GE's Beth Comstock On How Women Can Thrive In The 'Emergent Era'

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“The emergent era impacts the future of work because you are already seeing the rise of the gig economy and hiring a person for a task. You will be able to tap into a global brain and intellect. You can start to think about hiring people based on a specific challenge. In many ways that is fantastic for gender diversity because it is so blind,” says Beth Comstock, Vice Chair of General Electric.

Comstock is the first female to hold the position of Vice Chair at General Electric and oversees Business Innovations. She says organizations are entering an 'emergent era', where rapid changes in technology, information and systems provide unique opportunities for women to excel.

In this interview, Comstock shares how jobs are changing and why women need to embrace uncertainty in order to succeed.

Michelle King: Can you share what the 'emergent era' is and how this is changing the world of work?  

 

Beth Comstock: Everywhere I go I hear people saying, ‘Wow things are changing so fast.’ We are looking at technology globalization. My colleagues often say that when this is over we can focus, but the reality is it is never going to be over. Change has always been a part of who we are but now it is much faster. Our leaders are used to the constant state of flux but now it is about making sense of that change because it is not going to get any better.

King: How will this change the way we work? 

Comstock: Technology is more distributed so we can get out of the office and work. Organizations, the ones that have had the command and control processes, well they are gone or going. It is about how you then organize around more distributed packets of information. Or more distributed capabilities. 

If you are leading a team unless you are doing something with a very sophisticated piece of equipment, more than likely you are not going to have a checklist. Jobs will allow people to figure it out. The need for creativity, critical thinking and ethics are starting to rise as we see more machine learning and more artificial intelligence.

King: How is this changing inclusive workplace practices?

Comstock: With the pace of change and so many new things emerging you are going to need people who have exceptional capabilities. Teams that have only the same capabilities, like just a team of lawyers or engineers are not going to do that well. It is about bringing in different people in with different kinds of capabilities.

 

There is a lot of talk these days about neurodiversity and looking at just how people’s brains are wired in different ways. You see companies like Microsoft hiring people with autism or who are on the autism spectrum because they bring new capabilities to the workforce. We are going to have to adapt our systems to people (not the other way around).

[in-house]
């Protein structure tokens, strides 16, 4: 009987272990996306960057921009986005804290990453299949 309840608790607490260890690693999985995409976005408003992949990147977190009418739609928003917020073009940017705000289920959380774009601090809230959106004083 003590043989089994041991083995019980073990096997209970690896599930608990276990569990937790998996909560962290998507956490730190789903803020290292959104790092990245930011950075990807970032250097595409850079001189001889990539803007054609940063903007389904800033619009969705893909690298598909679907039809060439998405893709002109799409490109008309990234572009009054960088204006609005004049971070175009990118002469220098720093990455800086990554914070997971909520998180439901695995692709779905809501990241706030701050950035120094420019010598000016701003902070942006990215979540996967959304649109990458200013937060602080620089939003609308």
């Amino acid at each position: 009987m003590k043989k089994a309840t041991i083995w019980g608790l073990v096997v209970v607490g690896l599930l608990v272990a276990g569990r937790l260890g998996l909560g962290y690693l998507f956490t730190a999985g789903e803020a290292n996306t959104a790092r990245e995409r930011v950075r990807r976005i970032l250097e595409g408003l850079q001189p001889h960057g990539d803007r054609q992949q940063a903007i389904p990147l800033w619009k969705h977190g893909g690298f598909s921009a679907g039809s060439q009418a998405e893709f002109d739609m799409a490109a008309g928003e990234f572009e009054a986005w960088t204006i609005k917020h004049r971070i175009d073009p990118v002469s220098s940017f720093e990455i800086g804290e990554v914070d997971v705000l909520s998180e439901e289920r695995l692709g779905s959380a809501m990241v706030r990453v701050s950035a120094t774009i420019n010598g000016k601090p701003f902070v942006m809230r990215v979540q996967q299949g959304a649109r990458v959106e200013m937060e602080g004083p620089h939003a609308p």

King: How is this going to impact men and women differently?

Comstock: In some ways, these global challenges will allow anyone from anywhere to compete, which means you are going to have to be really good. We need to make sure we fill a pipeline of the right diverse skills so that people who have those skills get to build an algorithm or solve the challenge.  I do think in a more networked age; women are wired slightly differently and have had to juggle things in a different way. Our skills are more attuned to networking in a more distributed way and I think that is going to benefit us in the coming age.

King: You have said that to ‘survive and thrive’ we must get comfortable with uncertainty. What is your advice for millennial women as to how to do this?

Comstock: I think some people do like uncertainty, or are ok with not knowing the answers. If you are in an organization and are comfortable with that then raise your hand. Take on an assignment that is not well developed. I think those are the opportunities for the most growth.

I would encourage young women to take on those assignments that no one else sees as an opportunity. Define them and show value out of them. If you are a person that likes a lot of instruction then force yourself to get out of your comfort zone. Challenge yourself to feel uncomfortable.

King: You have mentioned on social media the importance of not trying to be perfect and rather just being yourself. Is this really about embracing uncertainty?

Comstock: It is about putting yourself out to the market rather than knowing the answer. It is about saying this is where I think it is going and then asking for input so that you can make it better. I think that is what the future is about. It is collaborating with more people to get there faster and realizing you don’t have all the answers.

King: What is your advice for how millennial women can position themselves to take full advantage of these changes?

Comstock: Most people relate to people who are trying to get better. I think when you put yourself out there as not fully formed, you are inviting people to help you get there. So ask for help.

I am also a big believer in this idea of job crafting. No one has the perfect job despite what they put in LinkedIn. You have to be very entrepreneurial no matter what. Jobs that often look like they are not going to be interesting, trust your gut if you have a passion for it - start to create and shape it. You have to be entrepreneurial to make it.